Directs States having navigable waters that do not meet applicable water quality standards to post and maintain signs at each place of public access to such waters indicating the standards such waters fail to meet and the health and environmental effects which may occur as a result of such failure.

Title VI: Financing - Subtitle A: Discharge Fees - Establishes the Coastal Defense Fund. Provides for the deposit of specified fines, penalties, and payments collected under the Clean Water Act and the Marine Protection, Research, and Sanctuaries Act of 1972 into the Fund. Requires the Administrator to use Fund revenues to supplement funding for activities associated with administering the discharge permit program.

Directs the Administrator to establish a National Coastal Discharge Permit Fee System to collect fees from coastal dischargers. Declares that the objectives of the System are to: (1) recoup the costs to Federal, State, and local governments of administering coastal discharge permit programs; (2) provide economic incentives to dischargers to eliminate or reduce the volume of toxicities of their effluents; and (3) supplement funding for discharge permitting programs under the Clean Water Act. Provides for the deposit of fees and penalties collected under the System into the Fund. Makes persons failing to pay fees liable for civil penalties. Provides for a hardship exemption to fees under certain conditions.

Requires the Administrator, upon the petition of a coastal State, to waive the application of the System to such State if the amount of discharge fees collected under a State system is equivalent to the amount that would be collected by the System. Prohibits such waiver if the State uses fees solely to support State water quality programs.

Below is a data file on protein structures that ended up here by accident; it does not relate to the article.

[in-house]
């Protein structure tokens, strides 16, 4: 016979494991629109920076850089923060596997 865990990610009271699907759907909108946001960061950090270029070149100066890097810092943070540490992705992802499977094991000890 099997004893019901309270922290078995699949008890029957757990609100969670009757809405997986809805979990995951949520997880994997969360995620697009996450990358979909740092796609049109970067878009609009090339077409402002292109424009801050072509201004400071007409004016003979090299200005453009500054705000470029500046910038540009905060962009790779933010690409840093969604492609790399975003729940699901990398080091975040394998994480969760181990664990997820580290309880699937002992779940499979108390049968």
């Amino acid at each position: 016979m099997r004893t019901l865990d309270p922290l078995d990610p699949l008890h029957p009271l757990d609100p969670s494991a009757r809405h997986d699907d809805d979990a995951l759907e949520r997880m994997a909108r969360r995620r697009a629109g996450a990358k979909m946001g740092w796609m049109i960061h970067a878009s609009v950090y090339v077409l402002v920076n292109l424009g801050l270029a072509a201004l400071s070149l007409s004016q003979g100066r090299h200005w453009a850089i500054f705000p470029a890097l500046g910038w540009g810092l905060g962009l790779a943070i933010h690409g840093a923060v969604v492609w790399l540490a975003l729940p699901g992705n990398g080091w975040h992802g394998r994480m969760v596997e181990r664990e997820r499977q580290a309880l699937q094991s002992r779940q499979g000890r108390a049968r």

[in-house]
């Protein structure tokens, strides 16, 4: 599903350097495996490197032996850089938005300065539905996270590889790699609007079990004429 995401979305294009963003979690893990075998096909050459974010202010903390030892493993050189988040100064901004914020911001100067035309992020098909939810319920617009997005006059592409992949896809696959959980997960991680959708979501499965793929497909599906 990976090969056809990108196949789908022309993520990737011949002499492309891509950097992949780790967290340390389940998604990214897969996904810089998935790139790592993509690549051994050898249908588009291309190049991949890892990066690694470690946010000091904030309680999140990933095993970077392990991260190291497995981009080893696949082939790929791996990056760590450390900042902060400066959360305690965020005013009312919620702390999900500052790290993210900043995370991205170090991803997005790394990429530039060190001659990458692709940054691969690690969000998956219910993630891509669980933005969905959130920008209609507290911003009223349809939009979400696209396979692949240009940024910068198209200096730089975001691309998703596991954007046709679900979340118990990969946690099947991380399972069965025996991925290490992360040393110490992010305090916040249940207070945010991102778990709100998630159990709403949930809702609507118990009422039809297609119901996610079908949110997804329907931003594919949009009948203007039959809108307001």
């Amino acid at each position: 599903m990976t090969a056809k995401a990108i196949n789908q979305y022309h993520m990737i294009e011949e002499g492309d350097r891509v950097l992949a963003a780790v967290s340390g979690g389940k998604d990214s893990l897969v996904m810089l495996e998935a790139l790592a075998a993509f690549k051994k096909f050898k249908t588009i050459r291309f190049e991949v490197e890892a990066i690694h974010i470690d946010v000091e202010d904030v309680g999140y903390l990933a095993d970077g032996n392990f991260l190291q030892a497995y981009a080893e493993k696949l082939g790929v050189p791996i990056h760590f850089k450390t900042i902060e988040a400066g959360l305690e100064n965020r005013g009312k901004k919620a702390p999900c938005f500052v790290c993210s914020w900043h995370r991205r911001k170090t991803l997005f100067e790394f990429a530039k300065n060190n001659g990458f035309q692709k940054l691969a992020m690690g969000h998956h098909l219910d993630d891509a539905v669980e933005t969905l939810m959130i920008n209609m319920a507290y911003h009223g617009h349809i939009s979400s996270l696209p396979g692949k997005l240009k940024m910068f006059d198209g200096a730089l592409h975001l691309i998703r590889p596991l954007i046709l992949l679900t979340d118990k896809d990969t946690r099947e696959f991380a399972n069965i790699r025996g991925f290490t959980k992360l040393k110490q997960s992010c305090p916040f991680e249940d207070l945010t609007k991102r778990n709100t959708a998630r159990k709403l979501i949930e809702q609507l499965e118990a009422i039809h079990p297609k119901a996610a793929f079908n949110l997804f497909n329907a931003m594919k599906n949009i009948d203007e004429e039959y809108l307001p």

Makes industrial users of publicly owned treatment works liable for fees and requires users to pay fees to the authority responsible for controlling the treatment works. Directs the authority to retain such fees and use them to enforce water quality programs.

Requires the Administrator to establish a fee schedule under the System that provides for the assessment of fees at least once a year and for the triennial adjustment of fees.

Subtitle B: General Authorizations - Extends through FY 1999 the authorization of appropriations under the Clean Water Act for: (1) specified research, investigations, training, and information; (2) grants to States for pollution control programs; (3) nonpoint source pollution control in rural areas; (4) interagency agreements to maintain water quality; (5) the clean lakes program; and (6) nonpoint source pollution management programs. Extends the general authorization under such Act through FY 1999.

Subtitle C: State and Local Financing - Authorizes States to use up to 15 percent of monies available in water pollution control revolving funds under the Clean Water Act to provide financial assistance to financially restricted communities. Permits loans to be made to such communities on terms of up to 40 years. Authorizes a fund to be used to reduce the principal of a debt obligation of a municipality or intermunicipal or interstate agency incurred after April 1, 1991, by up to 34 percent.

Adds to the list of projects eligible for revolving fund assistance: (1) approved combined stormwater and sanitary sewer control programs; and (2) Great Lakes protection programs.

Provides that: (1) annual principal and interest payments for loans made with revolving fund monies will commence no later than three years (currently, one year) after the completion of the project; and (2) amounts used for administering a fund shall not exceed four percent of amounts allotted to a State, or $400,000, whichever is greater (currently, four percent of all grant awards to such fund).

Extends the allotment formula with respect to such funds. Raises the ceiling on the dollar amount to be reserved for planning purposes.

Extends the authorization of appropriations for such funds through FY 1999.